These and other risks concerning Isis programs are described in additional detail in Isis' annual report on Form 10-K for the year ended December 31, 2011 and on its most recent quarterly report on Form 10-Q which are on file with the SEC. Copies of these and other documents are available from the company.

Now, I'll turn the call back over to Stan.

Dr. Stanley Crooke

Thanks Wade. Let me begin by saying how pleased we are with the progress being made by the Genzyme sanofi Isis team. We are well along in preparations for the FDA Advisory Committee panel in October and the review of the European application is progressing. We look forward to KYNAMRO being approved in Europe this year and in the United States early next year.

Earlier today, Dr. Parhofer presented a poster at the ESC Meeting in Munich. In our call, Dr. Parhofer will review these data with you. Dr. Parhofer is as I mentioned Professor of Professor of Endocrinology and Metabolism at the University of Munich in Germany and he has a major focus on metabolism of apolipoprotein.

Dr. Parhofer has made significant contributions to the cardiovascular community with more than 130 published papers. Dr. Parhofer is currently conducting an investigator-sponsored study evaluating the use of KYNAMRO in patients who are undergoing apheresis.

Apheresis is a dialysis like procedure in which blood is filtered through a machine to remove excess cholesterol. Although, apheresis is the only option available to patients with severally elevated LDL-cholesterol levels, many eligible patients are not treated with apheresis because of the lack of availability, the high cost and the negative impact on their quality of life.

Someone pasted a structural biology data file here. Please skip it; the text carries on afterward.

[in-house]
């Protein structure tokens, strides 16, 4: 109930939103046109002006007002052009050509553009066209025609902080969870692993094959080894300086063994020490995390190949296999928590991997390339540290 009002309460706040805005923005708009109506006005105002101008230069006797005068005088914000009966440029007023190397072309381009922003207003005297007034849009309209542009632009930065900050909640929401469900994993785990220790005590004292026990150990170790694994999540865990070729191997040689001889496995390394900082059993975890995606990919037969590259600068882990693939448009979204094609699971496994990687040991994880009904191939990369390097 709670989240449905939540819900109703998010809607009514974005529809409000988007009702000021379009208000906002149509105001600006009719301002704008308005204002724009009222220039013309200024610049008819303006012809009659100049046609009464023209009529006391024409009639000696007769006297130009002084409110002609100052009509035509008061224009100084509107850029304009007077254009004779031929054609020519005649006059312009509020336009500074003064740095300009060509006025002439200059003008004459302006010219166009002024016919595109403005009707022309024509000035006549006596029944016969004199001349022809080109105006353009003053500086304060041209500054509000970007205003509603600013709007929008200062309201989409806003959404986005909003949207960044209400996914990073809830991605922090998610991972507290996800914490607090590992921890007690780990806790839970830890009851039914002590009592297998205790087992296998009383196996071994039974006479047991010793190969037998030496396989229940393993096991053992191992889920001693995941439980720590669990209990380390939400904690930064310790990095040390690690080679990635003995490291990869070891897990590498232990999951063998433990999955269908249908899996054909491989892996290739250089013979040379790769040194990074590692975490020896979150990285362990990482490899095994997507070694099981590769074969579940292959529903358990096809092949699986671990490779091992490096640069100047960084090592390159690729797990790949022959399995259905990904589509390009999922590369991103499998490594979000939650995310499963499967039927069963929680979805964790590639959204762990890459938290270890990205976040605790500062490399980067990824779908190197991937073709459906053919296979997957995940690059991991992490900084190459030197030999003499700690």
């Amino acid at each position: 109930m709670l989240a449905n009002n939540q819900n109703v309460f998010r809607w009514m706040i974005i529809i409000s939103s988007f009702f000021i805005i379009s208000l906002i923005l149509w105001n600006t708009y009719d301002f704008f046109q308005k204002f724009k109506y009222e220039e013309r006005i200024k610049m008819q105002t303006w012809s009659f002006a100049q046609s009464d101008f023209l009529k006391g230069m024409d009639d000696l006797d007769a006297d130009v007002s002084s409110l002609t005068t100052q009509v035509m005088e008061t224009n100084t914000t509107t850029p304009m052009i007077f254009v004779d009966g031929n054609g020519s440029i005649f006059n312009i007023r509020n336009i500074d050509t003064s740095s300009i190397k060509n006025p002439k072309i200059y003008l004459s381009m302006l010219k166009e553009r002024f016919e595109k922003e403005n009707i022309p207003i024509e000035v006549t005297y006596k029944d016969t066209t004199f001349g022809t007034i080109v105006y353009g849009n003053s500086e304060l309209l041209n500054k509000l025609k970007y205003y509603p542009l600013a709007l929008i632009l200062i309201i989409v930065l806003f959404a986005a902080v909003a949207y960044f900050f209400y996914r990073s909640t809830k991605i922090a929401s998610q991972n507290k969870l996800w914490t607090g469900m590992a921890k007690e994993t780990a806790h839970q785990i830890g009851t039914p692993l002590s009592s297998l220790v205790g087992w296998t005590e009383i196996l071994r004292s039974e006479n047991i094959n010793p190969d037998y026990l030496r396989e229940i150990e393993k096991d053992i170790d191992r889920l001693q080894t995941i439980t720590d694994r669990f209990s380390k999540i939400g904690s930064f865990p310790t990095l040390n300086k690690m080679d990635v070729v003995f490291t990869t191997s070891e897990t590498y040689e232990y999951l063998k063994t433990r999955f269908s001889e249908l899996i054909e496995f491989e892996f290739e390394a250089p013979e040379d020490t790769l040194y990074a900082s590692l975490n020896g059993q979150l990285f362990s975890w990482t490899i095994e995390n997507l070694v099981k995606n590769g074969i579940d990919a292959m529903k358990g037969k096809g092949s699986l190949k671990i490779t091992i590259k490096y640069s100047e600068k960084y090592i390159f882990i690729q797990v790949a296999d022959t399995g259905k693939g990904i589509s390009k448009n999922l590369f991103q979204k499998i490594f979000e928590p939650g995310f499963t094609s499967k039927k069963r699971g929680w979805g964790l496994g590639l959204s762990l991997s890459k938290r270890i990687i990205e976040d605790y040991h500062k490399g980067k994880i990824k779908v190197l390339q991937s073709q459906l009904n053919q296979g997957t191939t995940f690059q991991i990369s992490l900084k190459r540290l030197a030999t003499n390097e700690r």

Analysis presented today focuses on the potential of KYNAMRO to reduce the need for apheresis by lowering LDL-cholesterol levels below the thresholds for apheresis eligibility in patients with severe heterozygous FH.

So, with that, I’m going to turn the call over to Dr. Parhofer. Dr. Parhofer, please.

Dr. Klaus Parhofer

Thanks Stan. Thanks also for giving me the opportunity to discuss this data today just presented earlier here in my hometown at the ESC Meeting. Well, what we evaluated in this study was basically the potential of mipomersen to reduce the need for apheresis in severe heterozygous FH, thus the hypothesis was mipomersen may delay, elongate interval or eliminate the need for apheresis by reducing LDL-cholesterol level below the threshold for apheresis eligibility even when employing eligibility criteria more stringent than in the U.S. guideline.

On the next slide, you can see my disclosures and I work as a Consultant for Mipomersen especially for that study.

Let me now turn to the introduction. Next slide please, and you probably know that LDL-apheresis is weekly or biweekly applied and it’s actually the only non-transplant treatment option for patients with severe heterozygous FH if maximum lipid-lowering therapy fails to lower LDL-cholesterol to target levels.